Food or FODMAPs: What is best for gut health?

Not all bacteria is bad.

0
181
SHARE

For centuries it was believed that bugs were bad and ridding your body of all bacteria was best to improve your health. Wrong! While some bacteria is harmful, we now know that the trillions of bacteria that live in your body actually perform important functions that help keep you healthy.

What is gut flora?

It’s a colony of microorganisms in the gut and in medical terms is called the gut microbiome. It is a delicately balanced system that includes trillions of bacteria, fungi and viruses that help the body produce vitamins and amino acids.

How can my gut impact my health?

An imbalance in your gut can lead to toxic by-products and inflammation. Research has shown this can contribute to problems such as obesity, diabetes, heart disease, skin diseases and depression. However, nurturing your gut bacteria can also improve absorption of nutrients, boost immunity, help regulate digestion and improve your mood.

Can foods help restore my gut health?

Absolutely! You can change your gut bacteria almost immediately with your food choices. Research shows dramatic changes can occur just days after adopting a new diet.

What about a FODMAP diet for gut health? Or going gluten-free?

FODMAPs (Fermentable Oligo-, Di-, Mono-saccharides and Polyols) are a group of carbohydrates which have been associated with digestive issues in some people. People diagnosed with Irritable Bowel Syndrome may be prescribed a diet that avoids FODMAPs to help manage this. Unless you have been medically diagnosed, there is no need to avoid FODMAPs. Similarly, unless you have a medical diagnosis of coeliac disease or gluten intolerance, there is no reason to avoid gluten.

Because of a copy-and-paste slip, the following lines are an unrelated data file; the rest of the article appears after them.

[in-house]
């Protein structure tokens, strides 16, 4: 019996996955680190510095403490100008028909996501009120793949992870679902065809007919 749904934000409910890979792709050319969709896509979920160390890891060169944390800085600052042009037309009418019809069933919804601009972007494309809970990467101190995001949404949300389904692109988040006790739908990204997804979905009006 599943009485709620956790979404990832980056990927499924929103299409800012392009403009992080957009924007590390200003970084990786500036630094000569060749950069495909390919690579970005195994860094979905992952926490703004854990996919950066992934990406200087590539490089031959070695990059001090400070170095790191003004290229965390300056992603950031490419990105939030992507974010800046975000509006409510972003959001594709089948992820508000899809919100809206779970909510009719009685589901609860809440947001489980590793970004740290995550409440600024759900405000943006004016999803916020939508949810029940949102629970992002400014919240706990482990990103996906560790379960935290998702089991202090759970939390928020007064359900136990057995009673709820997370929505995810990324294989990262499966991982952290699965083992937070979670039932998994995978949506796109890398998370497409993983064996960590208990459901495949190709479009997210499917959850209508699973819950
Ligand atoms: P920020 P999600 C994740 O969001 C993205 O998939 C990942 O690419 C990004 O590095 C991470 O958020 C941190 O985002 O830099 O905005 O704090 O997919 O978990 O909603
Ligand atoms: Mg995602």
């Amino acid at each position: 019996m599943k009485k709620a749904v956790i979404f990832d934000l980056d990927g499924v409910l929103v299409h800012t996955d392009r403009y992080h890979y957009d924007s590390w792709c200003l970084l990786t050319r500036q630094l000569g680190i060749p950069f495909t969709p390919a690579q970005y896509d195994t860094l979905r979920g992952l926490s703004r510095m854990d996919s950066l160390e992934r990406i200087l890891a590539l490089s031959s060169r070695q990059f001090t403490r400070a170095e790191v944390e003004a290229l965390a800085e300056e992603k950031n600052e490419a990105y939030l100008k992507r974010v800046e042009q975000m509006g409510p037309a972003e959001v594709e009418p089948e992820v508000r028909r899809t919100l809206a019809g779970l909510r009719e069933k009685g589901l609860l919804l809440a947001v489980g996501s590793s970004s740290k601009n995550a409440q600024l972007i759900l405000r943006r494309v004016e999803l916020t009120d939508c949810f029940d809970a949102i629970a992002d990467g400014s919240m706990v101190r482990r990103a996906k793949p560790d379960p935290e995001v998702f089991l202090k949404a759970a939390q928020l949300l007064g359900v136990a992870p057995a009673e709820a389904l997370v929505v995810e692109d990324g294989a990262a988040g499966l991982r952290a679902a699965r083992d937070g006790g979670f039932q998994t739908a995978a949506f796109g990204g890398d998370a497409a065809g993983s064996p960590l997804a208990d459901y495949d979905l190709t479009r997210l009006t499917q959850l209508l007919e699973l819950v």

If in doubt, always speak to your health care professional or a dietitian to get advice tailored to your needs.

Foods to improve your gut health

Fill up on fibre. Fibre is what experts call a prebiotic, which helps to feed the good bacteria already in your gut. By adding 21g fibre/day to their diets, people in a trial at the University of Illinois changed their balance of bacteroidetes and firmicutes in just three weeks.

Whole plant foods. Include as many plant-based whole foods as possible. Healthy gut bacteria love fructans, which you can find in bananas, onions, garlic, leeks, asparagus, Jerusalem artichokes, chicory root, soybeans, and wholegrain foods like rye and barley.

Resistant starch. We need to eat a wide variety of fibre in our diets, especially fermentable fibres such as resistant starch. Legumes, cooked and cooled potatoes, whole grains, firm bananas and cooked and cooled rice all contain good levels of resistant starch, which also acts as a prebiotic to feed good gut bacteria.